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'[PIC] How to use both I2C and RS-232 with only one'
2007\02\13@224021 by Brooke Clarke

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Hi:

Is there an easy way to mux Rx/SDI and Tx/SCk so that the single PIC
port can drive both a MAX232 and an I2C device?
I'm thinking some type of mux driven from an output pin.  The PIC is in
control of when RS-232 or I2C is needed so inputs on the deselected
device are not a problem.  This is for the 16F616 chip.

Have Fun,

Brooke Clarke

--
w/Java http://www.PRC68.com
w/o Java www.pacificsites.com/~brooke/PRC68COM.shtml
http://www.precisionclock.com

2007\02\13@225407 by Robert Rolf

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Brooke Clarke wrote:

> Is there an easy way to mux Rx/SDI and Tx/SCk so that the single PIC
> port can drive both a MAX232 and an I2C device?
> I'm thinking some type of mux driven from an output pin.  The PIC is in
> control of when RS-232 or I2C is needed so inputs on the deselected
> device are not a problem.  This is for the 16F616 chip.

74HC4066 transmission gates give you a bidirectional 200ish switch. Use an external
logic FET to invert the 'enable' so only a single PIC pin is needed.
Use pullups on the disconnected side to keep the signal levels where you want them.

You could also use logic level P & N FETs to synthesize a TG if you need lower on
resistance.
Also look at analog muxs (Intersil, Analog) if low R and high cost are not an issue.

Robert

2007\02\13@225458 by peter green

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> Is there an easy way to mux Rx/SDI and Tx/SCk so that the single PIC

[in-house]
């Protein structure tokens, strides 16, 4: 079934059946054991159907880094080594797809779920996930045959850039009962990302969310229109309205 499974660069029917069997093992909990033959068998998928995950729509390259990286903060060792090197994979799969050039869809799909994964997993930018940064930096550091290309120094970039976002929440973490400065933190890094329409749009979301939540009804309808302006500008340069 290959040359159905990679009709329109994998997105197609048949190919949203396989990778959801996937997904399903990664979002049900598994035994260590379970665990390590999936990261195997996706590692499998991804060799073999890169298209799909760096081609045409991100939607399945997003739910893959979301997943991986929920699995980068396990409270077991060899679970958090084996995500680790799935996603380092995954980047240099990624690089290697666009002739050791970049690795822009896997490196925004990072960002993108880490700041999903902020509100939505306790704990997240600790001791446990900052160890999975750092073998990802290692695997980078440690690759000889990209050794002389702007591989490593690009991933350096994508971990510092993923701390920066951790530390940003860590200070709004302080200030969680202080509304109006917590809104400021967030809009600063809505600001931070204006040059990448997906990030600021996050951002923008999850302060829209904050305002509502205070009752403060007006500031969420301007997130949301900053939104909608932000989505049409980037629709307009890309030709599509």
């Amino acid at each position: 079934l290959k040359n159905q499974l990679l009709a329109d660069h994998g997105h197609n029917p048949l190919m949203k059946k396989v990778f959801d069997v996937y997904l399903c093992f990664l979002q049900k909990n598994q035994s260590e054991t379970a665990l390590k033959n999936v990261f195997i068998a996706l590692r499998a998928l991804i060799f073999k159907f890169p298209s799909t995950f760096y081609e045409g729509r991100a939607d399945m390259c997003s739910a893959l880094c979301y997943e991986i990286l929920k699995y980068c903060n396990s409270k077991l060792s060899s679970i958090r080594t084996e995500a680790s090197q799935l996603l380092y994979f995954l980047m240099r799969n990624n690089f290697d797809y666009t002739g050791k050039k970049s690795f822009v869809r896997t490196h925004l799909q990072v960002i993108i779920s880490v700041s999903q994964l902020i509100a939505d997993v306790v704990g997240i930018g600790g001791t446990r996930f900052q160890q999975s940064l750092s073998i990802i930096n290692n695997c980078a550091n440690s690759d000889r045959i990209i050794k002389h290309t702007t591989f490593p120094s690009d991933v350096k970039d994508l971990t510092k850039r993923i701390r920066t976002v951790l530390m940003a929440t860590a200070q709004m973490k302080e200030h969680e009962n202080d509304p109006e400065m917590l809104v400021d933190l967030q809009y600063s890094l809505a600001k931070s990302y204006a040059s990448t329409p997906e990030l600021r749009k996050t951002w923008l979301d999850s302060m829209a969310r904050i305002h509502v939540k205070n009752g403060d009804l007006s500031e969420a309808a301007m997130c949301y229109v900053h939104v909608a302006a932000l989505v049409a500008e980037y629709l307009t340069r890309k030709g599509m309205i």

> port can drive both a MAX232 and an I2C device?
> I'm thinking some type of mux driven from an output pin.  The PIC is in
> control of when RS-232 or I2C is needed so inputs on the deselected
> device are not a problem.  This is for the 16F616 chip.
the question that immediately springs to mind is WHY?

given that you can easilly get pics with the devices on seperate pins you seem to be shooting yourself in the foot by picking one with them combined.

things are further complicated by the fact that I2C uses the lines bidirectionally.

if you must do it then i think your best bet is to use something like a 74HC4066 with the I2C pullups and a pullup for the serial output on the far side from the PIC.





2007\02\14@134140 by Brooke Clarke

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Hi Pete:

Adding the RS-232 in addition to the already existing I2C was an
addition to the design.  The 16F916 (sorry about the typo) has the
features needed for the other functionality.  If there's another part
that's in the 28 pin package with seperate I2C and SDA/SCK pins and
otherwise has the same features as the 16F916 can you tell me what it is?

I suggested to Microchip that they add a new search on pin names.  That
way you could search on the names of the functions you need on seperate
pins.  As far as I know all the names are common on all the PICs.  So in
this case I need:

Vdd
Vss
Vss (Microchip want to use 2 Vss pins in the 28 pin package)
Vpp
ICDDAT (RB7)
ICDDCK (RB6)
OSC1
INT (RB0)
TX (RC6)
RX (RC7)
SDA (RC7 conflict)
SCL (RC6 confilct)
TIG (RC4)
RA0
RA1
RA2
RA3
RA4
RA5
RA6
RB1
RB2
RB3
RB4
RB5
RC0
RC1
RC2
RC3
RC5
the above comes to 30 pins since there are a couple of conflicts.  Also
need nanowatt.

Have Fun,

Brooke Clarke

--
w/Java http://www.PRC68.com
w/o Java www.pacificsites.com/~brooke/PRC68COM.shtml
http://www.precisionclock.com

2007\02\14@155204 by Andre Abelian

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Brooke,

Use hardware I2C with software UART.
I tested it works fine. I use CCS compiler
I just specify the pins for UART it does the job.
If you need software uart let me know I have one
for Hi-tech compiler.

Andre Abelian


{Original Message removed}

2007\02\16@094715 by Alan B. Pearce

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>Adding the RS-232 in addition to the already existing
>I2C was an addition to the design.

Why not use an 8 pin PIC as an I2C to serial device, possibly doing both I2C
and serial in software? Or maybe stretch to an 18 pin with hardware UART and
do I2C in software. Then the original PIC just has to send a message to an
I2C peripheral, which then sticks the message on the serial line.

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